Eva Knott 4:04 a.m., May 23
I suppose I am a man without a neighborhood.
As a life-long San Diegan, I have called many neighborhoods “home.” Often I find myself in the minority and my native claim second only to the Kumeyaay Indian (though an admittedly distant second). However, my ancestral neighborhood is proudly the College Area.
At the crossroads of El Cajon Boulevard and College Avenue lies a bustling, run-of-the-mill strip mall which used to be a drive-in movie theatre with a scantily-clad, baton-twirling white chick, complete with Sioux Indian headdress, facing the intersection (one can still spot this anachronistic SDSU mascot if they look carefully). It now boasts a Vons, Starbucks, Coldstone, and Burger King. Talk about a place with true character, originality, and tradition! Adjacent to this strip mall rests another smaller, corner strip mall with a Washington Mutual and a Subway.
It used to be a Wells Fargo and an independent bike shop.
All exciting, historical developments--I know.
Across the street is a Little Ceasar’s that dishes out five-dollar pizzas hand over fist. If you’re lucky you can catch an underpaid teenager or recently released mental patient skillfully spinning a promotional sign—“Hot and Ready!” High standards. If it wasn’t for the price I’d be extremely unsatisfied.
This Little Ceasar’s used to be a 7-11.
I was addicted to Slurpees as a child. I loved that 7-11.
Now it's gone.
Even the long-lived, but easily forgotten Vietnamese restaurant that must have served as a criminal front for decades was stripped and renovated. Now it’s an upscale coffee shop called Cutter’s Point that makes mochas for SDSU students that either can’t appreciate the character, or find a place to sit, at the Living Room Cafe.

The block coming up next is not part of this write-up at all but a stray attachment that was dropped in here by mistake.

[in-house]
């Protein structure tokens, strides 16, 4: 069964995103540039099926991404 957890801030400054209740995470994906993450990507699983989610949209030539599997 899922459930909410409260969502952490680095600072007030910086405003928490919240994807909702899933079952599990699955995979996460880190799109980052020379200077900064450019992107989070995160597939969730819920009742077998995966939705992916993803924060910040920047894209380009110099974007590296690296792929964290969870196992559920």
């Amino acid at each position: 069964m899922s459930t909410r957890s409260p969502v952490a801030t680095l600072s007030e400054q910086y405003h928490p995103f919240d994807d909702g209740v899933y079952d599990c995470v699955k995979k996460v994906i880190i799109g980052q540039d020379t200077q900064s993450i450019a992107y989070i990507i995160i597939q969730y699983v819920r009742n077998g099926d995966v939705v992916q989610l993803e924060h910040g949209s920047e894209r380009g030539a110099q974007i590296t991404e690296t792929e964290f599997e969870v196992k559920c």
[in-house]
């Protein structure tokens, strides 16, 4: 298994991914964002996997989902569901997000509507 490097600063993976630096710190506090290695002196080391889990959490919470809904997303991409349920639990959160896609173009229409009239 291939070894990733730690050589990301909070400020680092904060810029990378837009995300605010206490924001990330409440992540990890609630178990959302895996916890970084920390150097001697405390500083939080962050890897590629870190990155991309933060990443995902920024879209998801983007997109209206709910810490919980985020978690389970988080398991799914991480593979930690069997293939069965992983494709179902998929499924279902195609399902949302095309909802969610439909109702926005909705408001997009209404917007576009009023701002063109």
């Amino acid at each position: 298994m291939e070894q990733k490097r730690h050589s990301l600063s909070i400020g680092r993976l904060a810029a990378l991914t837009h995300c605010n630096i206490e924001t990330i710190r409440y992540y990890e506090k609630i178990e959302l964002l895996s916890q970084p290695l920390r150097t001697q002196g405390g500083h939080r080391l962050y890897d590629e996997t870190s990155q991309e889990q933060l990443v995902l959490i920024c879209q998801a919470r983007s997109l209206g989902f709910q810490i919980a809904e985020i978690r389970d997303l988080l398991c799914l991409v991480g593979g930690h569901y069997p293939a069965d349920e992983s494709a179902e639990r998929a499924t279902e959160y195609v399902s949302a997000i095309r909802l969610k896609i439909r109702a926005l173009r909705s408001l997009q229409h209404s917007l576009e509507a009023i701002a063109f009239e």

The only architectural image from my childhood that remains in the College Area is the 40 year-old Aztec Budget Inn. It’s described by Yahoo!Travel as a “hacienda-style inn” that has become “a landmark in the area of town close to SDSU” for prospective students and teachers. Having lived in the area for over 20 years, I would alter that description just slightly to something like this: “A multi-cultural, brothel-style inn, it has become a landmark...." It has hourly rates for Chrissake!
On the brighter side of the community, there’s Los Ponchos—or Senor Ponchos, as it is now called. The omnipresent but always unique local taco shop may well be the epicenter of unity, pride, and gastrointestinal difficulty for every Southern California neighborhood. (In fact, if one is planning on sparking a grassroots revolution in San Diego, I highly suggest starting at Adalberto’s and working your way up alphabetically to Zamberto’s). I could proudly say I had eaten everything listed and unlisted on Los Ponchos’ menu without once getting sick. Now it’s Senor Ponchos—and totally different. No more mysteriously creamy, light green, fake guacamole or extra grease-infused sauce. Luckily, Trujillo’s Taco Shop has entered the fray, and they make the best carne asada burritos on the planet. Really.
And-- though insignificant in comparison to the local Mexican food-- the residential community has really cleaned-up too. Police helicopter noise is now a rarity. Many homes have been remodeled and over-appraised. More children and dog-walkers roam the streets than stray homeless men or crackheads wandering off of El Cajon Boulevard. Why, you may ask? It seems that about ten years ago a few well-dressed, stylish, wealthy young men and their partners decided to work wonders in this neighborhood-- raising property values through the roof!
Great if you’re a homeowner. Tragic if you ever plan to be one.
The bottom line is that things have changed in my old SDSU neighborhood—even the name: College Area, El Cerrito, “near La Mesa”—I don’t exactly know what to call it anymore.
So here I am: a San Diego native without a neighborhood.
And, by all means, feel free to have about as much sympathy for me as you would for the guy who regularly complains about the weather.
by Dominic Carrillo